Why? Is it that you are so hurt with your former marriage that you don’t think you want to give it another shot?
I wouldn’t say hurt. I asked myself, at this stage in my life, am I ready for another marriage? I can’t have two failed marriages. As it is in marriages, the woman is the one who sacrifices 90 per cent of time. For a marriage to work, a woman must be willing to let go of a lot of things. I have done that, I have been there; do I want to do it again? I don’t think I want to.
Would you consider a partner or something?
Yea, I could, that’s not a biggie. I now like my space. You know I have been single for a very long time. I am used to doing things the way I want, where I want, how I want, which isn’t much. But once you bring somebody else into your space, you must be ready to be accommodating and ready to give, adjust and adapt. If you know you are not 100 per cent ready, I don’t think you should go into it because you are going to have problems. That’s why I said psychologically, I am not there, but I will never say never.
What’s your relationship with Fred Amata right now?
We are very good friends.
Are you a feminist?
I have been asked about it and I said to myself, what is feminism? It depends on what you define feminism as. For me, anything that allows me be who I am without apologies, any name you call it, it is fine. Anything that allows me to speak for what I believe in and stand up for. I advocate for things that affects women, the nature of what I have done for over 22 years will not allow me keep quiet about certain things. I have seen firsthand violence against women, domestic violence, brutality against children, violence and gender discrimination. I have seen so many. I mean firsthand. For me, that’s a privilege for the fact that I have an advocate and a voice are a blessing. What name all that is called is the person’s problem. I absolutely believe it is a privilege for me to be in that position; to have a voice to make a difference. If men and those that created that word call it feminism, as long as it helps you speak out for what is right and defend proper Ideas; if that makes me a feminist, then I am a proud one.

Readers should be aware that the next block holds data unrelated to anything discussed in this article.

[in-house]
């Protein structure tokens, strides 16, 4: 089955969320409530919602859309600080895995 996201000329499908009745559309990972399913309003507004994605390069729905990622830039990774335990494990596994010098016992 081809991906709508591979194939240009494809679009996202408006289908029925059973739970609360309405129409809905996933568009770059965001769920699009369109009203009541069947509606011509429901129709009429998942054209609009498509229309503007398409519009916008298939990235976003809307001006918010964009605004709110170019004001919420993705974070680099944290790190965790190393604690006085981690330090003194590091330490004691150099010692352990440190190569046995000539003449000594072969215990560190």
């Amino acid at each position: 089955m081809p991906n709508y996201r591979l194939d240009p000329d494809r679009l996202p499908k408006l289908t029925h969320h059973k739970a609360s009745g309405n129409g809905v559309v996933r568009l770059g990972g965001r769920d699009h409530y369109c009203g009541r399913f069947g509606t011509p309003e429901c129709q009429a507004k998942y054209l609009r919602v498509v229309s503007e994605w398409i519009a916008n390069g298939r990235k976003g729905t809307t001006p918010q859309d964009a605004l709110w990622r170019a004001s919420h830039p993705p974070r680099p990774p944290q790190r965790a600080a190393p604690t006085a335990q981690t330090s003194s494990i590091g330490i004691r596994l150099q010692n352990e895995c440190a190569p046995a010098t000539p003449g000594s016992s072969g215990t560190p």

Give us an insight to your background, career, your formative years?
I am the first girl in family of seven. I was born in Lagos, grew in Lagos, went to Kano for a while then back in Lagos. I was watching a video they did on my fiftieth it was very nostalgic for me. I lost my dad when I was 12 years old. Everybody knew I was the apple of my dad’s eye. For who I am today is from the background I got from him. I hear my brother and aunt say my father must not hear me cry. Anytime I cry, they would have to perform and my mom had to sing song; they had to sing to make me feel alright or make my hair or give me food. Everybody laughed in the hall. It was nice to listen but what I remember the most, my father made me realise I should never apologise over anything I consider right or I want to do and believe in. My father has this mantra, if you ask anything, he would say no. Now when he tells you no, it means prove to me you want to make me change my no to a yes. So, as you are talking, he says no, I don’t even know how much of that I have taken in to with my children. So, as soon as they start, I just say no, they tell me mom calm down. I realise it helped my confidence level, but when I get to change my dad’s mind, he was a big deal that means I am able to convince him; that means you can always get a yes from a no.